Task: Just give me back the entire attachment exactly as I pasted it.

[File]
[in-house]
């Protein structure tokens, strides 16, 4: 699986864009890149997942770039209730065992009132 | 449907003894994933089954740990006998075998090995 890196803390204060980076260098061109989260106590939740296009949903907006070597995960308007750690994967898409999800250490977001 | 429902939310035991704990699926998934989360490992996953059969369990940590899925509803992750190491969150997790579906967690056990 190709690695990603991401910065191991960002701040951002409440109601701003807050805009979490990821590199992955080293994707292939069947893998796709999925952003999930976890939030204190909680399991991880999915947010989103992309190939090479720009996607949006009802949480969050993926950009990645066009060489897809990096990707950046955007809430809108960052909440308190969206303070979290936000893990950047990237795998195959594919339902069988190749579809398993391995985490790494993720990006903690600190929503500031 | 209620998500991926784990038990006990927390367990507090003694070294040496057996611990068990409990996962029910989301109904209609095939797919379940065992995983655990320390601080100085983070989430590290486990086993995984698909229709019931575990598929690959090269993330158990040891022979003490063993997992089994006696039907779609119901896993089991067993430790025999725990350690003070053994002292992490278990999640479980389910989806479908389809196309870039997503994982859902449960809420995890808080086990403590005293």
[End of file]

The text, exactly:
[in-house]
């Protein structure tokens, strides 16, 4: 699986864009890149997942770039209730065992009132 | 449907003894994933089954740990006998075998090995 890196803390204060980076260098061109989260106590939740296009949903907006070597995960308007750690994967898409999800250490977001 | 429902939310035991704990699926998934989360490992996953059969369990940590899925509803992750190491969150997790579906967690056990 190709690695990603991401910065191991960002701040951002409440109601701003807050805009979490990821590199992955080293994707292939069947893998796709999925952003999930976890939030204190909680399991991880999915947010989103992309190939090479720009996607949006009802949480969050993926950009990645066009060489897809990096990707950046955007809430809108960052909440308190969206303070979290936000893990950047990237795998195959594919339902069988190749579809398993391995985490790494993720990006903690600190929503500031 | 209620998500991926784990038990006990927390367990507090003694070294040496057996611990068990409990996962029910989301109904209609095939797919379940065992995983655990320390601080100085983070989430590290486990086993995984698909229709019931575990598929690959090269993330158990040891022979003490063993997992089994006696039907779609119901896993089991067993430790025999725990350690003070053994002292992490278990999640479980389910989806479908389809196309870039997503994982859902449960809420995890808080086990403590005293």